OGJ Senior Writer
HOUSTON, Aug. 25 -- Energy prices continued to tumble Aug. 24 with crude dropping 2% to an 11-week low below $72/bbl in the New York market after the National Association of Realtors reported sales of existing US homes plunged 27% to a 15-year low in July with expiration of the home-buying tax credit. Natural gas prices dipped 0.3%.
It marked the fifth successive session the price of the front-month crude contract has declined. “Dismal housing data set the tone for markets,” said analysts in the Houston office of Raymond James & Associates Inc. “Consequently, the Dow [Jones Industrial Average] made a brief appearance below the 10,000 mark before rebounding slightly to finish the day down 1.3%.” Energy prices followed the equity market's reaction to macro economic concerns and growing petroleum stockpiles that could signal a second dip in the recession.
However, analysts at Standard New York Securities Inc., part of the Standard Bank Group Ltd., reported “a brief revival” of crude prices in early trading Aug. 25, “partly due to dollar weakness.” Nevertheless, they said, “Dollar weakness has been abating, and global growth concerns now weigh on oil prices.”
Low home sales are just the latest in “the trend of macroeconomic data coming out worse than expected,” said Olivier Jakob at Petromatrix, Zug, Switzerland. Compared with the same period last year, sales are down heavily across the regions. “And that is despite the fixed mortgage rates falling to a record low during July (30-year rate),” he said.
“Given the continued deterioration in the macroeconomic data, we will continue to focus on the directional movement of the Standard & Poor’s 500 index, as the US petroleum stocks are too high to fuel any strong positive sentiment,” Jakob said.
In other news, Hurricane Danielle “is nothing to worry about as it will stay in the Mid-Atlantic,” Jakob said, “The storm off Cape Verde will be named Earl and is expected to become a strong hurricane (like Danielle), but it is expected to head north and should not be an issue for oil assets in the US Gulf of Mexico. However the National Hurricane Center currently has under watch a new disturbance that has developed right in the US gulf.” For now there is low probability it will be upgraded to tropical storm status.
The Energy Information Administration said Aug. 25 commercial US benchmark crude inventories jumped by 4.1 million bbl to 358.3 million bbl in the week ended Aug. 20—“the third straight rise as we exit a relatively nonexistent driving season,” said Raymond James analysts. The consensus on Wall Street was for a more modest increase of 300,000 bbl. Gasoline stocks escalated 2.3 million bbl to 225.6 million bbl, whereas the market was expecting a decrease of 500,000 bbl. Both finished gasoline inventories and blending components inventories increased last week. Distillate fuel inventories climbed 1.8 million bbl to 225.6 million bbl, exceeding traders’ expectations of a 1 million bbl build.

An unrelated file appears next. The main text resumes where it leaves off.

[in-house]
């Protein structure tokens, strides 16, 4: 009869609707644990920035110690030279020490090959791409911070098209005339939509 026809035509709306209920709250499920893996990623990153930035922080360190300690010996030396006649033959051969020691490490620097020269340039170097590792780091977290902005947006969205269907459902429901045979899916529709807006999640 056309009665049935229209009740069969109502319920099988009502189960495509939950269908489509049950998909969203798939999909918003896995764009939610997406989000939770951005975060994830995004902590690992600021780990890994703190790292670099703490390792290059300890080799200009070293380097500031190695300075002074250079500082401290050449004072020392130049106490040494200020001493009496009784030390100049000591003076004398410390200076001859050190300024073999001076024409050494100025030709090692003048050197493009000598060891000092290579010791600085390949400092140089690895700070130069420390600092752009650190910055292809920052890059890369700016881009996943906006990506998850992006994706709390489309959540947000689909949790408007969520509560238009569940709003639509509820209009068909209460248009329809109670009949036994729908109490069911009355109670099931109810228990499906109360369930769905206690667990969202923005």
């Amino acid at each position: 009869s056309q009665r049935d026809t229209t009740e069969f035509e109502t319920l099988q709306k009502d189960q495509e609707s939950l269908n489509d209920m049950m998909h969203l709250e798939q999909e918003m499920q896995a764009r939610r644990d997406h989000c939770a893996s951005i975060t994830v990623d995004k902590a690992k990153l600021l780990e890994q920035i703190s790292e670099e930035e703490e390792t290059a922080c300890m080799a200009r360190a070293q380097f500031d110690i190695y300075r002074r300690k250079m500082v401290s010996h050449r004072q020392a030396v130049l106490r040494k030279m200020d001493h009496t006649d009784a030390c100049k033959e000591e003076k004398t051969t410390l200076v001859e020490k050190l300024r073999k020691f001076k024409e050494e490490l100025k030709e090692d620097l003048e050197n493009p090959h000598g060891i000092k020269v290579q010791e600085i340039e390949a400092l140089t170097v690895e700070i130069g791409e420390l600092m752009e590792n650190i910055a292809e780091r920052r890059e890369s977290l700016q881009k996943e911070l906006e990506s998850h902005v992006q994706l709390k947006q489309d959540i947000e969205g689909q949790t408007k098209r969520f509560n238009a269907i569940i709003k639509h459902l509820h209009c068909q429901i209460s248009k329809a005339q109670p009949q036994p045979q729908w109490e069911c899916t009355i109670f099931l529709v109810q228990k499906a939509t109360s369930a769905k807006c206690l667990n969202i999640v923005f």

Imports of crude into the US increased by 320,000 b/d to 9.9 million b/d last week. In the 4 weeks through Aug. 20, crude imports averaged 9.6 million b/d, up by 589,000 b/d from the comparable period in 2009.
The input of crude into US refineries, however, declined by 348,000 b/d to 14.9 million b/d in the latest week, with units operating at 87.7% capacity. Gasoline production increased to 9.6 million b/d, while distillate fuel production increased to 4.4 million b/d.
The EIA weekly data have shown for the “past 12 consecutive weeks,” light product inventories of gasoline, distillate, and jet fuel have risen “due to high production levels, increased gasoline imports (including blend stocks), and lackluster demand,” said Jacques Rousseau, managing director of equity research, RBC Capital Markets, Reston, Va. Gasoline consumption last week was 3% higher than the comparable week last year, he said.
“After a strong second quarter, refining margins have declined sharply in August due to rising supply and lackluster demand. As a result of this weakness, we expect some refiners to lower production levels this month and coupled with the upcoming fall turnaround season (that starts in early September), lower supply should begin to reduce the current refined product inventory overhang, a potential near term positive for refining margins and stocks,” Rousseau said.
He said, “We estimate that the average US refining margin increased from approximately $7.27/bbl to $8.77/bbl over the past week (vs. an average of approximately $12/bbl in 2008 and $9/bbl in 2009).”
The October contract for benchmark US light, sweet crudes dropped $1.47 to $71.63/bbl Aug. 24 on the New York Mercantile Exchange. The November contract fell $1.37 to $72.36/bbl. On the US spot market, West Texas Intermediate at Cushing, Okla., broke its usual lock-step with the front-month crude futures contract and instead was down $1.89 to $71.21/bbl. Heating oil for September delivery lost 1.97¢ to $1.94/gal on NYMEX. Reformulated blend stock for oxygenate blending for the same month fell 3.16¢ to $1.84/gal.
The September natural gas contract was down 2.7¢ to $4.04/MMbtu on NYMEX. On the US spot market, gas at Henry Hub, La., dropped 8¢ to $4.05/MMbtu.
In London, the October IPE contract for North Sea Brent crude fell $1.24 to $72.46/bbl. Gas oil for September lost $8.75 to $617.25/tonne.
The average price for the Organization of Petroleum Exporting Countries' basket of 12 reference crudes was down $1.24 to $69.69/bbl.
Contact Sam Fletcher at email@example.com.